The economic liberalisation in the early 1990s saw the advent of huge foreign investments in India. The 1940 Act was not an effective mode to settle domestic and international commercial disputes. The Arbitration and Conciliation Act, 1996, was enacted as a comprehensive modern legislation on arbitration in India on the lines of the ‘Model Law’ of the UNCITRAL (United Nations Commission on International Trade Law). The intention of the Act was to make arbitration process responsive to contemporary commercial requirements.
After 17 years in practice, the Act has fallen way behind the intent for which it was enacted. An ‘out-of-court’ process should have ideally ensured quick resolution of disputes, but a peep into the law-at-work vis-a-vis the Act reveals just the contrary. While arbitration proceedings should be result-oriented, in practice, the end is never in sight for the disputing parties.
The Indian system is highly litigatious and dispute ridden. It requires a quick and time-bound resolution process, outside the traditional court system. Arbitration offered an effective alternate dispute redressal system where the end was in sight. The reality has been somewhat different. Arbitrations, much like television serials and ordinary suits, drag for years with no outer limit.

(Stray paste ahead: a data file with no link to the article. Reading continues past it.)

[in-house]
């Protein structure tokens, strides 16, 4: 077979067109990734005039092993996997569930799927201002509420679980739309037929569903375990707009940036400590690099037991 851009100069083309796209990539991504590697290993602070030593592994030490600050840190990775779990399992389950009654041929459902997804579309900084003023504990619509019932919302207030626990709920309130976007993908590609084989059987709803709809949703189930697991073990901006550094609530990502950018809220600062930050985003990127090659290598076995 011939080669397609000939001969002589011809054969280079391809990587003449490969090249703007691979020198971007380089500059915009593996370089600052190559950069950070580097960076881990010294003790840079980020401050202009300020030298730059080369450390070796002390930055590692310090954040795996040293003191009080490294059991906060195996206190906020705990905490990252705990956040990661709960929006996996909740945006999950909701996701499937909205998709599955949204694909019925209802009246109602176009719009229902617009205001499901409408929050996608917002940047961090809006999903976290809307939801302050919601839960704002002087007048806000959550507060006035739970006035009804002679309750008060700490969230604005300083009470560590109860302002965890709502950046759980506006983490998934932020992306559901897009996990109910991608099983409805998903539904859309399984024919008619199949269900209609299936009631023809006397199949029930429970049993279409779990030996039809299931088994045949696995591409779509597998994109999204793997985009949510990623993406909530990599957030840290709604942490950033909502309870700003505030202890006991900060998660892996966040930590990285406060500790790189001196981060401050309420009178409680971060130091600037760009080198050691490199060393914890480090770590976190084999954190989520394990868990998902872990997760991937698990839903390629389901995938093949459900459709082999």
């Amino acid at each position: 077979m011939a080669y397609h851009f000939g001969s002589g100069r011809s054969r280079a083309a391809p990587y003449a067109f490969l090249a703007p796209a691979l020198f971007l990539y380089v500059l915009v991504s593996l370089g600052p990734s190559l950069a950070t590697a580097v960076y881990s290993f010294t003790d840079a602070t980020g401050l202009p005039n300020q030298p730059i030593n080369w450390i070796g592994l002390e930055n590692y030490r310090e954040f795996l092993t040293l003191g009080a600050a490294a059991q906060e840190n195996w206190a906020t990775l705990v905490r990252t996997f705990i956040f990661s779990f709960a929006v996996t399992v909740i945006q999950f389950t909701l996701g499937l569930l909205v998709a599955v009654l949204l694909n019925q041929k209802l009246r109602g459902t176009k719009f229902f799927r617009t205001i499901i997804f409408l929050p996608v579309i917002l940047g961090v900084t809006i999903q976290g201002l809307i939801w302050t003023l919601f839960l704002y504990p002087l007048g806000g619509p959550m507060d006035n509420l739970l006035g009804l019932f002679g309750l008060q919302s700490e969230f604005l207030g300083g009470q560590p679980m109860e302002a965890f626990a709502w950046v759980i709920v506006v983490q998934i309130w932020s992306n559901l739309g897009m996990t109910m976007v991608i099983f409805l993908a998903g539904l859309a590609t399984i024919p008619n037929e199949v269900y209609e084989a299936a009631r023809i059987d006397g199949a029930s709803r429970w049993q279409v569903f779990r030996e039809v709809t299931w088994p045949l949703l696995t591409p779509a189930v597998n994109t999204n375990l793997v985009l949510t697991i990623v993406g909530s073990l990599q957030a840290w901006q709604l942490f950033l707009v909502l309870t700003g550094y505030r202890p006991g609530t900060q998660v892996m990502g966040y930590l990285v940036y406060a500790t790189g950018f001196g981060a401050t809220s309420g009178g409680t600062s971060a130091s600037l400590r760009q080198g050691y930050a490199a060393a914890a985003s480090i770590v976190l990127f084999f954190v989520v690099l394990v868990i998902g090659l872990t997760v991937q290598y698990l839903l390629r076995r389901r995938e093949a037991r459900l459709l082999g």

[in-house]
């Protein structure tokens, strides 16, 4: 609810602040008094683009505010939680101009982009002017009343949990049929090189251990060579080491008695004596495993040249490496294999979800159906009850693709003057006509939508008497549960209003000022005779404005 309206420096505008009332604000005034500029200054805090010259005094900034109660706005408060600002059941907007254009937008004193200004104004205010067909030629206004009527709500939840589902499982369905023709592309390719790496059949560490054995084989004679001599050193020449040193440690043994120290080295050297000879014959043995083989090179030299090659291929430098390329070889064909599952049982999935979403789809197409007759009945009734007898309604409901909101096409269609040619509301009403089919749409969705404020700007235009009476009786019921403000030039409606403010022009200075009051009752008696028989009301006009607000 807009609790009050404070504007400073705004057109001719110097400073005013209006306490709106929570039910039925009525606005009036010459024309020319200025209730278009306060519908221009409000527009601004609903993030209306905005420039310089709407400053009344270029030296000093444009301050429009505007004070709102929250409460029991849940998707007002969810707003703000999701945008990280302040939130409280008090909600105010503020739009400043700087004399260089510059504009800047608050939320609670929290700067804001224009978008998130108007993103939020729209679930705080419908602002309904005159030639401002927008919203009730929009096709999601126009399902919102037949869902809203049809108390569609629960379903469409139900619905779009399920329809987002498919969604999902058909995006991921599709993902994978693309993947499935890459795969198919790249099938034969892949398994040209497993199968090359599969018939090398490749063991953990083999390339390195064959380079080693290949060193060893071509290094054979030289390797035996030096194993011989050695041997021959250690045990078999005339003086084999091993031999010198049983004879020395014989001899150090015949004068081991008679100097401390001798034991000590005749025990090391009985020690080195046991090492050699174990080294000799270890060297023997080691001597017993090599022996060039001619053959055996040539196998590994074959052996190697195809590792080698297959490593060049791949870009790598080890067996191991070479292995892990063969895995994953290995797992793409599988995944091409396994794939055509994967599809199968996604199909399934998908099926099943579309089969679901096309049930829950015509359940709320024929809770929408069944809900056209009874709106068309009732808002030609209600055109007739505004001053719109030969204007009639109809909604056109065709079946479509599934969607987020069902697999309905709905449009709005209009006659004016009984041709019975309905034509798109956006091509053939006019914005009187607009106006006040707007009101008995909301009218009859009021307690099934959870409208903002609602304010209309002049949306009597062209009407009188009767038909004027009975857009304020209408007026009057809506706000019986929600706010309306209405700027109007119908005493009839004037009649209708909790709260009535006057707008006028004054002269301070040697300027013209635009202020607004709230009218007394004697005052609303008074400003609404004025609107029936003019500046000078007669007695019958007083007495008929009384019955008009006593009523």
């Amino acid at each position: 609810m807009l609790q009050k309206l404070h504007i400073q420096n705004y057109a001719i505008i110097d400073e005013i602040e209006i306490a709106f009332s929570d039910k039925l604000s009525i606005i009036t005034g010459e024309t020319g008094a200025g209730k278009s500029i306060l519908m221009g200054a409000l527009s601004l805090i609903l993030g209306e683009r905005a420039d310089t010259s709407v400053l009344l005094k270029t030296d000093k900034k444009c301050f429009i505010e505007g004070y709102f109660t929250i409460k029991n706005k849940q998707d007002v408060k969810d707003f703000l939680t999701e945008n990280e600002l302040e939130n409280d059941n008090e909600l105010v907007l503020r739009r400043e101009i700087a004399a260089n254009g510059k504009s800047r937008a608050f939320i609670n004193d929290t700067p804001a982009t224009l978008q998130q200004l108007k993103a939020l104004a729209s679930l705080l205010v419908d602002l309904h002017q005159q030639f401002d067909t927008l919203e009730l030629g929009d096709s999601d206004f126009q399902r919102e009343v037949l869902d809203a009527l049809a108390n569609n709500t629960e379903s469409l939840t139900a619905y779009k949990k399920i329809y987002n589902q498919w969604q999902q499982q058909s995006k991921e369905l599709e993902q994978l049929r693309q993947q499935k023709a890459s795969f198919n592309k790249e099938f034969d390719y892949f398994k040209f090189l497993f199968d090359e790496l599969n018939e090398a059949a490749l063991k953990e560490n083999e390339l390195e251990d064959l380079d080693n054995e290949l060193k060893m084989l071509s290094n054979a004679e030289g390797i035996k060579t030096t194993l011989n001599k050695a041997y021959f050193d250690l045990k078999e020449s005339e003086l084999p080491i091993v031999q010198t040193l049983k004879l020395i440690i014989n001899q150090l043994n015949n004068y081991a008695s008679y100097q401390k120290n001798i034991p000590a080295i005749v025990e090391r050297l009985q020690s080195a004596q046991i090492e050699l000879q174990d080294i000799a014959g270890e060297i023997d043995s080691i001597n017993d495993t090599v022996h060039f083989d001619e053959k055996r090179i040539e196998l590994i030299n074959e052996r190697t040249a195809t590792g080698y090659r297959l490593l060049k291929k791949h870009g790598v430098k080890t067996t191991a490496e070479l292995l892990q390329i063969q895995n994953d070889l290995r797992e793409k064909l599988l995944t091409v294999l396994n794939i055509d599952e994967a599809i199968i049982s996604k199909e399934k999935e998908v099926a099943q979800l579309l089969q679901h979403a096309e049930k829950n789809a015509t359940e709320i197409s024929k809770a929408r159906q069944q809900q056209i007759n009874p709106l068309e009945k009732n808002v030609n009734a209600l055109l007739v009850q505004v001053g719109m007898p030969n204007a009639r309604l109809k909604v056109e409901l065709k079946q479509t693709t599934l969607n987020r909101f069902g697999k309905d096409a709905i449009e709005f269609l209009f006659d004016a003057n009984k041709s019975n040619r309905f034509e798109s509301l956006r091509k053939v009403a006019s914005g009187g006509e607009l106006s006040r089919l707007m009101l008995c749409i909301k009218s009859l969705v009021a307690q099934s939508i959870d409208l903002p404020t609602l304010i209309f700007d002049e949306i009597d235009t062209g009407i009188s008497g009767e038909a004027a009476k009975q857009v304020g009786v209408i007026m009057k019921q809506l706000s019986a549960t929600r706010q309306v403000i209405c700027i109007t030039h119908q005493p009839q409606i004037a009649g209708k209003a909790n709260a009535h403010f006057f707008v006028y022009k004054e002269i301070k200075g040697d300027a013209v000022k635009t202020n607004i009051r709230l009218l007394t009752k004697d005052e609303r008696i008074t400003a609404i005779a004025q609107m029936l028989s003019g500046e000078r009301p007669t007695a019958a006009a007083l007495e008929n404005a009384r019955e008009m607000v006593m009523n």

In fact, recent examples have shown that initiation of arbitration itself can take over two years—the dispute between Reliance and the government is one such instance, where the initiation of arbitration was in November 2011 and the Arbitral Tribunal was constituted in March 2014—the Supreme Court has now withdrawn the name of James Spigelman as the presiding arbitrator and has promised to appoint a new arbitrator in his place soon.
No institutional set-up
The Arbitration Act itself is tailor-made for disputes; while the old Act was overhauled to resolve disputes, the 1996 Act appears to have actually created disputes. Some of the troubled spots are in the design of the Act and the lack of an institutional set-up/system is a major area of concern.
India has not yet developed the system of an institutional arbitration where there is a laid down procedure that restricts timelines monitored by an effective secretariat and where the choice of arbitrators depends upon the subject matter of disputes. Universally-applicable timelines should be stipulated within which pleadings should be completed, hearings should commence and awards be passed. Experienced and qualified experts should be appointed as arbitrators to strengthen the quality of decision-making and to ensure faster determination.
Excessive judicial intervention
At first instance, the arbitration process gives